This page is specially prepared for september poems. You can reach newest and popular september poems from this page. You can vote and comment on the september poems you read.
The Old Huntsman
I've never ceased to curse the day I signed
A seven years' bargain for the Golden Fleece.
'Twas a bad deal all round; and dear enough
It cost me, what with my daft management,
Yesterday, I lay awake in the palm of the night.
A soft rain stole in, unhelped by any breeze,
To The Unknown Goddess
Will you conquer my heart with your beauty; my sould going out from afar?
Shall I fall to your hand as a victim of crafty and cautions shikar?
Have I met you and passed you already, unknowing, unthinking and blind?
Lyric night of the lingering Indian Summer,
Shadowy fields that are scentless but full of singing,
Never a bird, but the passionless chant of insects,
WHY is it that the poet tells
So little of the sense of smell?
These are the odors I love well:
On Its Seizure By The English Under Allenby, September 1918
Did they catch as it were in a Vision at shut of the day-
When their cavalry smote through the ancient Esdraelon Plain,
Dragoons, I tell you the white hydrangeas
turn rust and go soon.
Already mid September a line of brown runs
We traveled by a mountain's edge,
It was September calm and bright,
Nature had decked its rocky ledge
With flowers of varied hue and height.
Nannie R. Glass
September rain falls on the house.
In the failing light, the old grandmother
sits in the kitchen with the child
beside the Little Marvel Stove,
The sky is silver-grey; the long
Slow waves caress the shore.-
On such a day as this I have been glad,
Who shall be glad no more.
This afternoon was the colour of water falling through sunlight;
The trees glittered with the tumbling of leaves;
The sidewalks shone like alleys of dropped maple leaves,
And the houses ran along them laughing out of square, open windows.
Some day, I think, there will be people enough
In Froxfield to pick all the blackberries
Out of the hedges of Green Lane, the straight
Broad lane where now September hides herself
I was in Warsaw when the first bomb fell;
I was in Warsaw when the Terror came-
Havoc and horror, famine, fear and flame,
Blasting from loveliness a living hell.
From early morning-nonsense
With tubs and troughs and strain,
With dampness in the evening
And sunsets in the rain.
I have not been among the woods,
Nor seen the milk-weeds burst their hoods,
The downy thistle-seeds take wing,
John Charles Mcneill
The Blind Summit
[A Viennese gentleman, who had climbed the Hoch-KÃ¶nig
without a guide, was found dead, in a sitting posture, near the
summit, upon which he had written, 'It is cold, and clouds shut
out the view.'-
Nothing's moving I don't see anybody
And I know that it's not a trick
There really is nothing moving there
And there aren't any people. It is the very utmost top
What need you, being come to sense,
But fumble in a greasy till
And add the halfpence to the pence
And prayer to shivering prayer, until
William Butler Yeats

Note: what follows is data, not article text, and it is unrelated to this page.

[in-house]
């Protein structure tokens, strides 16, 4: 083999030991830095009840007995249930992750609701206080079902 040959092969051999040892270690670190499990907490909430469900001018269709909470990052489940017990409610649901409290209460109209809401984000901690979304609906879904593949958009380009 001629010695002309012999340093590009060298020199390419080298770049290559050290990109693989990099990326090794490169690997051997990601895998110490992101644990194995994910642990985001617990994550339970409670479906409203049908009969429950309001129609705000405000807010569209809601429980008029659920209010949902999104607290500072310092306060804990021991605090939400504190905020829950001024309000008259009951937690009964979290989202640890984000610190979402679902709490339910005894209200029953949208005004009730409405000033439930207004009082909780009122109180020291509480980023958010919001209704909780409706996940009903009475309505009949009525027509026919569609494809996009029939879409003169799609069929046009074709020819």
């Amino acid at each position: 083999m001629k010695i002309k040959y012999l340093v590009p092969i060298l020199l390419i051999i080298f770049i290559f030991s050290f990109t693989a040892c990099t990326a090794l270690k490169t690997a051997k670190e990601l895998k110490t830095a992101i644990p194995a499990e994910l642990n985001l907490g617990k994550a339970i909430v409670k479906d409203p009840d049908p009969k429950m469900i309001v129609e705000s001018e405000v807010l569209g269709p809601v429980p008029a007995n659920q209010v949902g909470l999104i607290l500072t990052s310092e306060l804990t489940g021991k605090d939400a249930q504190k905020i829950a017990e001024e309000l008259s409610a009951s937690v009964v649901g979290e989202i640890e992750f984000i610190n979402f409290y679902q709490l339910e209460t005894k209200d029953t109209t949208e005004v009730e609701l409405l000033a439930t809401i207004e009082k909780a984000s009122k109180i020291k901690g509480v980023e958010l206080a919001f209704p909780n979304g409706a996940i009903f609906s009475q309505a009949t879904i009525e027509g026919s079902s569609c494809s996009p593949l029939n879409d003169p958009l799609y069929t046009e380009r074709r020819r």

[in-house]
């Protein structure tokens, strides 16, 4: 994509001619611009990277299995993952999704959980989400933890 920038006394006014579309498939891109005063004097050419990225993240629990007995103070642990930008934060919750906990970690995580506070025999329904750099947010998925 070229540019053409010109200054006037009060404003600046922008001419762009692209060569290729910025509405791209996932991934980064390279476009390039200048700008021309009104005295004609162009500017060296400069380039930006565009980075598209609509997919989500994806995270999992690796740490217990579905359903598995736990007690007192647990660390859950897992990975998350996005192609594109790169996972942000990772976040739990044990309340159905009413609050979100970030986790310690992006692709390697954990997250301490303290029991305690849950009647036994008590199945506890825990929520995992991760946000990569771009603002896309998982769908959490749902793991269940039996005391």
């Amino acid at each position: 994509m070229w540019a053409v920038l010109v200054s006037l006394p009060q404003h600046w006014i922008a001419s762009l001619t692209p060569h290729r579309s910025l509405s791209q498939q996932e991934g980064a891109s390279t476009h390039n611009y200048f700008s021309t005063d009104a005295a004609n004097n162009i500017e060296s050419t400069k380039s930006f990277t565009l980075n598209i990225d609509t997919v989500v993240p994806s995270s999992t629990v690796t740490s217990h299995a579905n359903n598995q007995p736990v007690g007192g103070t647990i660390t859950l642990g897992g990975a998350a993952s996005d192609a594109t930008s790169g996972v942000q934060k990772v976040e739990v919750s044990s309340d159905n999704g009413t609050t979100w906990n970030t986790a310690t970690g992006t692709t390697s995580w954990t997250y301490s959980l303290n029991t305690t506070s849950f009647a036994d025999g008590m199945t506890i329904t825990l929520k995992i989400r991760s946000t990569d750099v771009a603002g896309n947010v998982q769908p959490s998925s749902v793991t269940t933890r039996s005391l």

I have allowed my family to scatter,
All those who were my dearest to depart,
And once again an age-long loneliness
Comes in to fill all nature and my heart.
Voices moving about in the quiet house:
Thud of feet and a muffled shutting of doors:
Everyone yawning. Only the clocks are alert.
'It is the skylark come.' For shame!
Robert-a-Cockney is thy name:
Robert-a-Field would surely know
That skylarks, bless them, never go!
September evening. The somber calls of the herdsmen float
across the dimming village. Molten metal sparks in the blacksmithâ??s.
Who ope'st to none that knocks, yet, laughing weak,
Yield'st all to Love that will not seek,
And who, though won, wilt droop and die,
Fountain, that springest on this grassy slope,
Thy quick cool murmur mingles pleasantly,
With the cool sound of breezes in the beach,
Above me in the noontide. Thou dost wear
William Cullen Bryant
Stand out, swift-footed leaders of the horns,
And draw strong breath, and fill the hollowy cliff
With shocks of clamour, â?? let the chasm take
The noise of many trumpets, lest the hunt
Up At A Villa--down In The City
Had I but plenty of money, money enough and to spare,
The house for me, no doubt, were a house in the city-square;
Ah, such a life, such a life, as one leads at the window there!
AH, to be by Mooni now!
Where the great dark hills of wonder,
Scarred with storm and cleft asunder
By the strong sword of the thunder,
As the night was beginning to close in one rough September day
In the year of 1838, a steamer passed through the Fairway
Between the Farne Islands and the coast, on her passage northwards;
But the wind was against her, and the steamer laboured hard.
William Topaz Mcgonagall
I heard a boy that climbed up Dover's Hill
Singing Sweet England, sweeter for his song.
The notes crept muffled through the copse, but still
Sharply recalled the things forgotten long,
A meadow brown; across the yonder edge
A zigzag fence is ambling; here a wedge
Of underbush has cleft its course in twain,
Till where beyond it staggers up again;
Emily Pauline Johnson
The toad beneath the harrow knows
Exactly where eath tooth-point goes.
The butterfly upon the road
Preaches contentment to that toad.
It's September, and the orchards are afire with red and gold,
And the nights with dew are heavy, and the morning's sharp with cold;
Now the garden's at its gayest with the salvia blazing red
And the good old-fashioned asters laughing at us from their bed;
Edgar Albert Guest